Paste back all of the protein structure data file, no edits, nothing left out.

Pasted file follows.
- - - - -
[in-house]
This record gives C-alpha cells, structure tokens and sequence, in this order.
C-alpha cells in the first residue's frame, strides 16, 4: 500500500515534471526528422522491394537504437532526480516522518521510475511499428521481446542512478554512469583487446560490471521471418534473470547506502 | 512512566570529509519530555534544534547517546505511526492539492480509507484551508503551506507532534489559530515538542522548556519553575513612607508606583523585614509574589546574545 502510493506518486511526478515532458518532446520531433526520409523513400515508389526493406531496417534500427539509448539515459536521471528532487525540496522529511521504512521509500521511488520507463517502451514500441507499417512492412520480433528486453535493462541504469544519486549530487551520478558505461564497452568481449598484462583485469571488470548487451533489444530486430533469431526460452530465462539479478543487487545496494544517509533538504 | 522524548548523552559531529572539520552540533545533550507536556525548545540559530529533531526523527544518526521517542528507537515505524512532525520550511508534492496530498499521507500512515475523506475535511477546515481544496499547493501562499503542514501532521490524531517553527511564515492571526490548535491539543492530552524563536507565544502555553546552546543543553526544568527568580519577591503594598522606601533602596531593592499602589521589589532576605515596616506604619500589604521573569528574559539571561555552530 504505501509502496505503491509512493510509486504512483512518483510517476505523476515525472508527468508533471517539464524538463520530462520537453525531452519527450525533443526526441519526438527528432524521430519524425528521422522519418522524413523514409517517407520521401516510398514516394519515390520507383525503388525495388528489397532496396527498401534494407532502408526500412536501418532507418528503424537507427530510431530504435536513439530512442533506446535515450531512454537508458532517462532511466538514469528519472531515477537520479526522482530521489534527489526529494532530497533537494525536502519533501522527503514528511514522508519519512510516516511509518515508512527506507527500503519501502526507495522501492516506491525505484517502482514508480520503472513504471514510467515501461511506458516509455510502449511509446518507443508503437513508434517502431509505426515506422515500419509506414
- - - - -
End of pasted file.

[in-house]
This record gives C-alpha cells, structure tokens and sequence, in this order.
C-alpha cells in the first residue's frame, strides 16, 4: 500500500515534471526528422522491394537504437532526480516522518521510475511499428521481446542512478554512469583487446560490471521471418534473470547506502 | 512512566570529509519530555534544534547517546505511526492539492480509507484551508503551506507532534489559530515538542522548556519553575513612607508606583523585614509574589546574545 502510493506518486511526478515532458518532446520531433526520409523513400515508389526493406531496417534500427539509448539515459536521471528532487525540496522529511521504512521509500521511488520507463517502451514500441507499417512492412520480433528486453535493462541504469544519486549530487551520478558505461564497452568481449598484462583485469571488470548487451533489444530486430533469431526460452530465462539479478543487487545496494544517509533538504 | 522524548548523552559531529572539520552540533545533550507536556525548545540559530529533531526523527544518526521517542528507537515505524512532525520550511508534492496530498499521507500512515475523506475535511477546515481544496499547493501562499503542514501532521490524531517553527511564515492571526490548535491539543492530552524563536507565544502555553546552546543543553526544568527568580519577591503594598522606601533602596531593592499602589521589589532576605515596616506604619500589604521573569528574559539571561555552530 504505501509502496505503491509512493510509486504512483512518483510517476505523476515525472508527468508533471517539464524538463520530462520537453525531452519527450525533443526526441519526438527528432524521430519524425528521422522519418522524413523514409517517407520521401516510398514516394519515390520507383525503388525495388528489397532496396527498401534494407532502408526500412536501418532507418528503424537507427530510431530504435536513439530512442533506446535515450531512454537508458532517462532511466538514469528519472531515477537520479526522482530521489534527489526529494532530497533537494525536502519533501522527503514528511514522508519519512510516516511509518515508512527506507527500503519501502526507495522501492516506491525505484517502482514508480520503472513504471514510467515501461511506458516509455510502449511509446518507443508503437513508434517502431509505426515506422515500419509506414